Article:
Scalia: Common Law is a School for Misrule

Justice Scalia (with Brian Garner) has a new book out that is drawing attention as he presents it around the country: Reading Law: The Interpretation of Legal Texts. Its most enduring lesson may not be his proposal for reading texts, but his unequivocal denunciation of common law methods and of law schools for continuing to teach them in the 21st century. He sees law schools, as Walter Olson does, as “Schools for Misrule.”

Scalia writes: “American legal education has long been devoted to the training of common-law lawyers, and hence common-law judges. What aspiring lawyers learn in the first, formative year of law school is how to discern the best (most socially useful) answer to a legal problem, and how to distinguish the prior cases that stand in the way of that solution. Besides giving students the wrong impression about what makes an excellent judge in a modern, democratic, text-based legal system, this training fails to inculcate the skills of textual interpretation.”

What we need are good rules applied according to their terms. We don’t need every case to be a contest in which we debate which rules are appropriate. Scalia is right: the rule of law is a law of rules.

Read more: James R. Maxeiner, Scalia & Garner’s Reading Law: A Civil Law for the Age of Statutes? (August 18, 2012), available at SSRN:; James R. Maxeiner, Thinking Like a Lawyer Abroad: Putting Justice into Legal Reasoning, Washington University Global Studies Law Review, vol. 11., no. 1 page 55 (2012), available at , Walter Olson, Schools for Misrule: Legal Academia and an Overlawyered America (2011) .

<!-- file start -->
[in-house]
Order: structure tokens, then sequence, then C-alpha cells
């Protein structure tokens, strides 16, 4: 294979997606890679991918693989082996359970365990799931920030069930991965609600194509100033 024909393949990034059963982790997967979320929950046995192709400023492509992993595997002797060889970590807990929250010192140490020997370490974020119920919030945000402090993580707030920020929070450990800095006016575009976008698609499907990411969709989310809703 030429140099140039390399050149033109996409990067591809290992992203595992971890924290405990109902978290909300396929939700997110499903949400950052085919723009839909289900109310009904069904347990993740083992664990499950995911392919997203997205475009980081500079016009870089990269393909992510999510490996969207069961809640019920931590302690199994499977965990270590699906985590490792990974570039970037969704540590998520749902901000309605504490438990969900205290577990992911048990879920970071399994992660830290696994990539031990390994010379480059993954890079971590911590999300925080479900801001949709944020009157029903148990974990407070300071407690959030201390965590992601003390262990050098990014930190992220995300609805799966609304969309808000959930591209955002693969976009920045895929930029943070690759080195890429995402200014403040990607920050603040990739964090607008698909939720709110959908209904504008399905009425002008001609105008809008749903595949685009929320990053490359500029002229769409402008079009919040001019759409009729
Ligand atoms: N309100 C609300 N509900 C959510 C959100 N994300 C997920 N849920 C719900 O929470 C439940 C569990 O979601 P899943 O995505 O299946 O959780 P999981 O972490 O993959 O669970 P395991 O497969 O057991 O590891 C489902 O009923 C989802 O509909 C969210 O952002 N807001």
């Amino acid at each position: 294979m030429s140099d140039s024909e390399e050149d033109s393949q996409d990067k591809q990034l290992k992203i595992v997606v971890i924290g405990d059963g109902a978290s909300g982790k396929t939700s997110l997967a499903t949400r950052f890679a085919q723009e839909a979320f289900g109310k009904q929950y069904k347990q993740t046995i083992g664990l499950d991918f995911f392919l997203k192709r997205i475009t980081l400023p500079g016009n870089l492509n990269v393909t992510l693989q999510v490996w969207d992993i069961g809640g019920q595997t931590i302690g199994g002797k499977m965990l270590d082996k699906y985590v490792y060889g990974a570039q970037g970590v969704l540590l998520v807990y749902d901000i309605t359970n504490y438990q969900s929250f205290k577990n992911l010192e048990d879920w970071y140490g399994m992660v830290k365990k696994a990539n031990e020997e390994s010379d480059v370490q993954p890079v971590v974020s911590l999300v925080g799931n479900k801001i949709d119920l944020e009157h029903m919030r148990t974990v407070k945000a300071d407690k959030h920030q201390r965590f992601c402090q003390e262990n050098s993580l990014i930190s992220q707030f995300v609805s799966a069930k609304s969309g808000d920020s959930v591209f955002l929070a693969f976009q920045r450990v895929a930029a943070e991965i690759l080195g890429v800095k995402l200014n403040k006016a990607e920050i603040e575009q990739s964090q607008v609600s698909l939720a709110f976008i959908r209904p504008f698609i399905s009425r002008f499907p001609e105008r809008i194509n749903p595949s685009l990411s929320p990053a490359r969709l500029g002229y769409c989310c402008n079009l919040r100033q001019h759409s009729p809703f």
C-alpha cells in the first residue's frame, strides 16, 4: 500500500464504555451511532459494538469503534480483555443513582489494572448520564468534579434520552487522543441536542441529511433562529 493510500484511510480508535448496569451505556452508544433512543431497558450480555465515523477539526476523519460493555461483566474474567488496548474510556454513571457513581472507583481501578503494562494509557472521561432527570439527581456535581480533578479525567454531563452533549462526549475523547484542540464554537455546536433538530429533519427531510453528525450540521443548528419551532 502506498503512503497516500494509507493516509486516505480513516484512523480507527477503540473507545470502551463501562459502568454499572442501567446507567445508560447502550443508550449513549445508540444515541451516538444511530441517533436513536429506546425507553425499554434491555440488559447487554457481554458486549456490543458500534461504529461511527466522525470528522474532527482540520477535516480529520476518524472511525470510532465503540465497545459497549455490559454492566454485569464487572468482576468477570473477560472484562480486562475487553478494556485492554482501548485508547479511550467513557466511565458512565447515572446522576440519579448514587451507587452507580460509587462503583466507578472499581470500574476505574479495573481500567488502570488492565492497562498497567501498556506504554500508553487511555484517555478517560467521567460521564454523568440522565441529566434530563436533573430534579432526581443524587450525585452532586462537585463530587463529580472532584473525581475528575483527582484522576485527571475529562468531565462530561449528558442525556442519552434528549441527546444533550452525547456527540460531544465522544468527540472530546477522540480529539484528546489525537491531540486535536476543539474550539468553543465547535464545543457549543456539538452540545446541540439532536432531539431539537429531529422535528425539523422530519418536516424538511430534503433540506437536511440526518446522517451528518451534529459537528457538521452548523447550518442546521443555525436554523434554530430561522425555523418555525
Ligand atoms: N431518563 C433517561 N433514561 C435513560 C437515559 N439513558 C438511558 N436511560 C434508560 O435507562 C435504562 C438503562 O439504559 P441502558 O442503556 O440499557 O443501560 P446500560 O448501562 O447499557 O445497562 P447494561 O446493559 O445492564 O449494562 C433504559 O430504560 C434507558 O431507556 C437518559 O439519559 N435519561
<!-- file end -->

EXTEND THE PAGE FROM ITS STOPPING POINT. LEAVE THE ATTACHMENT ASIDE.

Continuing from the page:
• Most of the “rules” described by the book are undisputed, and are routinely taught in law schools and used by courts. The problem of interpretative rules is more an issue right at the top, often with Scalia himself; he has a preferred outcome, and so he bends or disregards these supposedly sacrosanct “rules” to create that outcome. Most of his signature cases involve him disregarding one rule or another for a preferred outcome.

  • The only weakness in the textualist argument is its contention that any adjustments required for changed circumstances should be accomplished by changing the text itself through the democratic process of formal amendment rather than by the non-democratic fiat of judicial interpretation. The problem is that the amendment process is moribund, the product of too stringent thresholds to get an amendment through Congress and the complete ineffectiveness of the second amendment method of a state-called constitutional convention. To cure this one weakness we must revive the amendment process. One effective way to do this would be to eliminate the requirement that the states must use the unworkable mechanism of a convention to initiate constitutional amendments. This will permit constitutional change to occur though the orderly democratic process of amendment rather than by the obscure dictates of an unelected elitist judiciary. See

  • Scalia’s book is superbly done; I recommend it highly.